Posts Tagged ‘Cake’

Yellow layer butter cake with guittard ganache frosting

Wednesday, March 10th, 2010

ATK's Yellow cake with Guittard ganache frosting by lkwm on dRc

By nature, I am an introvert, so I tend to keep a few friends close, and tend to find long distances challenging. I am working on this, though I imagine it used to be easier for people to make friends and stay in touch with one another, since historically people tended to live in one place for longer, many times being born, raised, and carrying on the next generation within the same few square miles of their own birth place. Life was also less convenient. Washing and drying clothes, growing and preparing food, and supplying one’s household with basic necessities all required some degree of working outdoors, and invited interaction with one’s neighbors. Life demanded more direct human interchanges than is often required present day, which in turn, created rich, interdependent local communities. You needed your neighbors, and they needed you, and over time, friendships were cultivated.

Flowers falling by lkwm on dRcFlowers askew ll by lkwm on dRcLooking down on flowers by lkwm on dRc

Though perhaps requiring more conscientious efforts, these sorts of relationships surely live on in the present day, going beyond more casual definitions of friendship in dedication and tolerance, and ultimately still forming the foundations of thriving modern families, communities, and cultures. Friends of this sort do special things things for one another.

Things like throwing one another baby showers, giving up whole Saturdays to help each other replace defunct 1980s water heaters, helping lay new hardwood floors over quite acceptable old hardwood floors, saving a friend from woeful design errors and painting bathrooms in the corrected shade for the friend, ordering perfectly cut custom glass shelves for a friend’s bathroom and driving them over at 11:00 p.m. on a work night so there will be a spot for towels and toiletries for an impending parental arrival the next day, helping with wiring until past midnight, and other special things like making each other homemade birthday cakes.

Guittard discsGuittard discsGuittard disks on silk by lkwm on dRc

My husband and I first met Sheila and John in 2007 when I completed my graduate internship at Sheila’s counseling practice, and since that time they have become dear friends. Life is busy, and there are times we do not see each other for several weeks at a time before one set or the other of us will forge the 30 minute drive separating our homes, and remember why we should never let such time spans pass again.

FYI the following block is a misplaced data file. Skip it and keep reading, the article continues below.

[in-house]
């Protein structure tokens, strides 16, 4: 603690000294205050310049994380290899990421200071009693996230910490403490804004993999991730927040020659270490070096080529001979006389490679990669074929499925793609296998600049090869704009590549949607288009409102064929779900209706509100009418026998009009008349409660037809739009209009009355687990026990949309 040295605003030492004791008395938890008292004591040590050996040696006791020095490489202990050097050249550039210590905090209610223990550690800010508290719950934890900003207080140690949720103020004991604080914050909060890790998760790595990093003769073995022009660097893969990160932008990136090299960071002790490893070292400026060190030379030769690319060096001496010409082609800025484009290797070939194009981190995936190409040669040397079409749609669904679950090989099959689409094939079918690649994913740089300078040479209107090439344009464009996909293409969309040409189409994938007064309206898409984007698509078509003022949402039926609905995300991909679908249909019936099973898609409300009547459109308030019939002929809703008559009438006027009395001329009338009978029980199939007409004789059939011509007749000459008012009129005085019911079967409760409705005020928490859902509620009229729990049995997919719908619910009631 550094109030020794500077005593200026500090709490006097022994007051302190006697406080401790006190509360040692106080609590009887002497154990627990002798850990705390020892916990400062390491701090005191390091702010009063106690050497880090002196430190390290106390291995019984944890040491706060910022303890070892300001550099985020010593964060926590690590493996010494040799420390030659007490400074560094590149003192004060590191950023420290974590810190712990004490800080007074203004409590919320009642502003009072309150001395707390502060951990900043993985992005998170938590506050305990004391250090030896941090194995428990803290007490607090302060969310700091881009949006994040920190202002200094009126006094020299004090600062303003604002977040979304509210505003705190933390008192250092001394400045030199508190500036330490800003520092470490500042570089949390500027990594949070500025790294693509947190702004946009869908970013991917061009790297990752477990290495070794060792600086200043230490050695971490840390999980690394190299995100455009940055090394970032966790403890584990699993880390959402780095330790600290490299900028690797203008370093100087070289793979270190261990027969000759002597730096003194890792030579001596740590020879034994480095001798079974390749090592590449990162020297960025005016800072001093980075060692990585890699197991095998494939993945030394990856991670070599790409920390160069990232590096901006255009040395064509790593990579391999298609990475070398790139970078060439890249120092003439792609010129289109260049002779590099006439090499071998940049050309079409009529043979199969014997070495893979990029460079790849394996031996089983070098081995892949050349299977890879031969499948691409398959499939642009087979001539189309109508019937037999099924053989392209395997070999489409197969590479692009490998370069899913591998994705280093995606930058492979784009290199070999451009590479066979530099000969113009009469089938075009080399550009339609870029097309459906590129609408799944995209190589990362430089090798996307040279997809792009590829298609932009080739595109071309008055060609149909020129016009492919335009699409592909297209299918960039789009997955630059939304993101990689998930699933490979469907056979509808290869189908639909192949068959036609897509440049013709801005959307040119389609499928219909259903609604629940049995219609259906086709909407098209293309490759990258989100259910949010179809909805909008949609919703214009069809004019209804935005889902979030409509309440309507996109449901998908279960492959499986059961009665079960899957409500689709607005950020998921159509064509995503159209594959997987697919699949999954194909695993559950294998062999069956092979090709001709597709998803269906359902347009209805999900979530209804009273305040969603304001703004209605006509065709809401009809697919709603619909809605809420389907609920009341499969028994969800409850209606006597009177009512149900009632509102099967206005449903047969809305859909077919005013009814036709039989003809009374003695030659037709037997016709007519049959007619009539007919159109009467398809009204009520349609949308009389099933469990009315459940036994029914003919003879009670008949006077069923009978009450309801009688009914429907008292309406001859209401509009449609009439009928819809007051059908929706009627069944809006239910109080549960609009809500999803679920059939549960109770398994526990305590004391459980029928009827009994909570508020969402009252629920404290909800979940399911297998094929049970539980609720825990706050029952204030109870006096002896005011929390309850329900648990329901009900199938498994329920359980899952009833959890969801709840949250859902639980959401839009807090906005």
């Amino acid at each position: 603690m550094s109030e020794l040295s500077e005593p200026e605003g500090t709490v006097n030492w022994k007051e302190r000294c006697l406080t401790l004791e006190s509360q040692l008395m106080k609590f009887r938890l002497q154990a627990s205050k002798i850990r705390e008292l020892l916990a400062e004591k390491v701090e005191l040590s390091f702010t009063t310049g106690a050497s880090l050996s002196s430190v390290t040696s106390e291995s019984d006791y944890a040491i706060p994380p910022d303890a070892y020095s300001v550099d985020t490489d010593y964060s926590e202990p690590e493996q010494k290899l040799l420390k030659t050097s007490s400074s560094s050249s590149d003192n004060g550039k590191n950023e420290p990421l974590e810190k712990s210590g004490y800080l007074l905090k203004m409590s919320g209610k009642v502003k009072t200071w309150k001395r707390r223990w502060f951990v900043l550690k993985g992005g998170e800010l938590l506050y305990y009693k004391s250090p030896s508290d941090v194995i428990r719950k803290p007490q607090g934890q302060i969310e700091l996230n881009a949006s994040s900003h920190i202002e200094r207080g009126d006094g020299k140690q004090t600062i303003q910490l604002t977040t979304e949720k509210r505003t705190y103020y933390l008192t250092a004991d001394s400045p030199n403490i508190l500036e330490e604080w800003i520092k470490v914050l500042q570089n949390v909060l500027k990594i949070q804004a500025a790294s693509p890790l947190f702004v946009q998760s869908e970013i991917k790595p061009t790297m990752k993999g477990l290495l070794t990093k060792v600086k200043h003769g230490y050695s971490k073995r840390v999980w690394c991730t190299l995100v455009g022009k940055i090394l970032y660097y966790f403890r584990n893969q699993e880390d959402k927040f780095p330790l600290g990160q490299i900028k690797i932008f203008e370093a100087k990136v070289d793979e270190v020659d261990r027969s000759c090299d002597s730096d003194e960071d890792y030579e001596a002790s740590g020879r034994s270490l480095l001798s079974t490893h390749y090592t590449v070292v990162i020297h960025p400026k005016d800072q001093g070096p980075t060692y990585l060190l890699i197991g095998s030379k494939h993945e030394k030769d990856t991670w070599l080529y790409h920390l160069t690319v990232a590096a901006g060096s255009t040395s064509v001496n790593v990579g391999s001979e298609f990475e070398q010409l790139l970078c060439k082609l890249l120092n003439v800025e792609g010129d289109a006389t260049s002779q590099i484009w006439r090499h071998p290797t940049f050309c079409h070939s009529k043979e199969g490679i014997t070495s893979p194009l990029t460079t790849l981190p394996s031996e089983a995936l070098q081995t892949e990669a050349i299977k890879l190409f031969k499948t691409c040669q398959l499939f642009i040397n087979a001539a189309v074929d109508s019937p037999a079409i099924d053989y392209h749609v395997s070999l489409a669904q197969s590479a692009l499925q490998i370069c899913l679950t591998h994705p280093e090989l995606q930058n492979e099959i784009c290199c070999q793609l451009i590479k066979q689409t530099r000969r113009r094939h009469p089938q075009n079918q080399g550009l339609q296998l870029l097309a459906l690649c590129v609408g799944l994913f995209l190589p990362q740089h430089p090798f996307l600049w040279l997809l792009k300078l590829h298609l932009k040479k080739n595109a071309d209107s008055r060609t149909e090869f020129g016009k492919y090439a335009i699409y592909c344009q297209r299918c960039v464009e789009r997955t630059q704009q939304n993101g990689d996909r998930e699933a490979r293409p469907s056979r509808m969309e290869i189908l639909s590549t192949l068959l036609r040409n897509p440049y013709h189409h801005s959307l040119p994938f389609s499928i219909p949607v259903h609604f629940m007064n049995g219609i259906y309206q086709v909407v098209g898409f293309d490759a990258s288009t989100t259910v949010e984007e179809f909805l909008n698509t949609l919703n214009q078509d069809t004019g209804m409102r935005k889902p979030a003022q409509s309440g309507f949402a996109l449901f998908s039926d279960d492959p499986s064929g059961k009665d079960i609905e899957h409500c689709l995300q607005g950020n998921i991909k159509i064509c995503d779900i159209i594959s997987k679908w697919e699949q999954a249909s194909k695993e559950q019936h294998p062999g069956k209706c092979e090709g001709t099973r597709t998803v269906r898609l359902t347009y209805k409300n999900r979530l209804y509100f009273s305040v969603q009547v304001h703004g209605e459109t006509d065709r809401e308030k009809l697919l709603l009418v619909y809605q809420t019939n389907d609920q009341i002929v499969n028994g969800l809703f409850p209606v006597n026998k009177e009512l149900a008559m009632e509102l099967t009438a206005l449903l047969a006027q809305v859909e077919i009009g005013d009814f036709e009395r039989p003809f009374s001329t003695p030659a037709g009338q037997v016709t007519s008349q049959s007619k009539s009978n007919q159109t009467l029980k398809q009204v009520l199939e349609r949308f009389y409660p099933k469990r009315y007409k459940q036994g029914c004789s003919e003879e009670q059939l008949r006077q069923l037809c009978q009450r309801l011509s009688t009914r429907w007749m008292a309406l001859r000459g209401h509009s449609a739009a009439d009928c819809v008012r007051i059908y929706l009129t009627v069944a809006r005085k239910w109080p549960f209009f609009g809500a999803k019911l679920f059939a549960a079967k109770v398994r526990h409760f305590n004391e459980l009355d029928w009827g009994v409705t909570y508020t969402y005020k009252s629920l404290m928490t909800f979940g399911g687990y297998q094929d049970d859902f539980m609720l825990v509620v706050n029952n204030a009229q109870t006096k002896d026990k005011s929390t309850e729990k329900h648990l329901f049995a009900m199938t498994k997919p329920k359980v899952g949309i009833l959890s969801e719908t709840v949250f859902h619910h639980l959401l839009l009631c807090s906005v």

Buttered and floured by lkwm on dRcButtered and floured by lkwm on dRcButtered and floured by lkwm on dRc

The men do what Sheila and I have come to term “work exchanges. Jon will come over to our house and help Brian, my husband, with some project, such as cutting and putting up a stairwell banister, or installing accent lights throughout our kitchen, and I will cook dinner for everyone (Indian, Italian and all things dark chocolate are always favorites) and Sheila and I will watch chic flicks late into the night, with the men sometimes pausing to join us for a show, and always stopping for food.

We do the same thing at Sheila’s home. She will cook some gorgeous, elaborate meal and dessert (I have come to learn she is incapable of doing it any other way) and we will sit tending to my little boy and leafing through cookbooks and design magazines while the guys hammer away on some project talking nanotechnology or some other foreign language. I love these days.

Flowers laying by lkwm on dRc

For Jon’s birthday this year, Sheila decided we should all go out for Thai and then back to her house for dessert, so I offered to try another yellow cake recipe (which I secretly eagerly volunteered for since I had just bought new cake pans – I get excited about this sort of thing). I say “another”, because since I’ve been thinking about being a better friend over the past several months, I have started making a conscious effort to make birthday cakes more often for people. It is a small gesture, but since I love to bake, it simply fits for me to fill this role, which brings me back to my hunt for my own personal religious yellow cake recipe. I have tried at least five recipes over the past year, with many turning out dry, or too eggy, or even almost a bit like sweet cornbread – all in all, just not what I have been looking for in a classic yellow cake.

Eggs vertical by lkwm on dRcEggs vertical by lkwm on dRcEggs horizontal by lkwm on dRc